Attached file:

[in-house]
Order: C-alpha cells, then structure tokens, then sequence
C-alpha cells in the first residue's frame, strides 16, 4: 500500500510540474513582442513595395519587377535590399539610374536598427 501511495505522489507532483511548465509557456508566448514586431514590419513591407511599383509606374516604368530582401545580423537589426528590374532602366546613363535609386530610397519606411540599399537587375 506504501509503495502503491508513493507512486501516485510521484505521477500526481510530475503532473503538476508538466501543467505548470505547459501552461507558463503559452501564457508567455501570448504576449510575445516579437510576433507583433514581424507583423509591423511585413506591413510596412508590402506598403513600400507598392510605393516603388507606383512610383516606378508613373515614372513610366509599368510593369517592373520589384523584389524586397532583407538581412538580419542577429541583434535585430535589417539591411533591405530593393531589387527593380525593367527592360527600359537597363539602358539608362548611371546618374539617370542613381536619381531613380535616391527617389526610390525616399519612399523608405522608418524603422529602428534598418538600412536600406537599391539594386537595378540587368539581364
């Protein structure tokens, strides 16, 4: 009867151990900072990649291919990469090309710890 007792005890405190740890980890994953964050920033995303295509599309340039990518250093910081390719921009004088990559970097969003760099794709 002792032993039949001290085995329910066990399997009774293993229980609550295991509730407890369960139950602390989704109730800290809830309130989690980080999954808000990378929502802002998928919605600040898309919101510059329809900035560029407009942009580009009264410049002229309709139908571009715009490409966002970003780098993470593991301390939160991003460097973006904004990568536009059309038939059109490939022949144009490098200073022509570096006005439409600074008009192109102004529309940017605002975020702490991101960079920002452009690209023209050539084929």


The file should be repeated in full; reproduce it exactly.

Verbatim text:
[in-house]
Order: C-alpha cells, then structure tokens, then sequence
C-alpha cells in the first residue's frame, strides 16, 4: 500500500510540474513582442513595395519587377535590399539610374536598427 501511495505522489507532483511548465509557456508566448514586431514590419513591407511599383509606374516604368530582401545580423537589426528590374532602366546613363535609386530610397519606411540599399537587375 506504501509503495502503491508513493507512486501516485510521484505521477500526481510530475503532473503538476508538466501543467505548470505547459501552461507558463503559452501564457508567455501570448504576449510575445516579437510576433507583433514581424507583423509591423511585413506591413510596412508590402506598403513600400507598392510605393516603388507606383512610383516606378508613373515614372513610366509599368510593369517592373520589384523584389524586397532583407538581412538580419542577429541583434535585430535589417539591411533591405530593393531589387527593380525593367527592360527600359537597363539602358539608362548611371546618374539617370542613381536619381531613380535616391527617389526610390525616399519612399523608405522608418524603422529602428534598418538600412536600406537599391539594386537595378540587368539581364
């Protein structure tokens, strides 16, 4: 009867151990900072990649291919990469090309710890 007792005890405190740890980890994953964050920033995303295509599309340039990518250093910081390719921009004088990559970097969003760099794709 002792032993039949001290085995329910066990399997009774293993229980609550295991509730407890369960139950602390989704109730800290809830309130989690980080999954808000990378929502802002998928919605600040898309919101510059329809900035560029407009942009580009009264410049002229309709139908571009715009490409966002970003780098993470593991301390939160991003460097973006904004990568536009059309038939059109490939022949144009490098200073022509570096006005439409600074008009192109102004529309940017605002975020702490991101960079920002452009690209023209050539084929």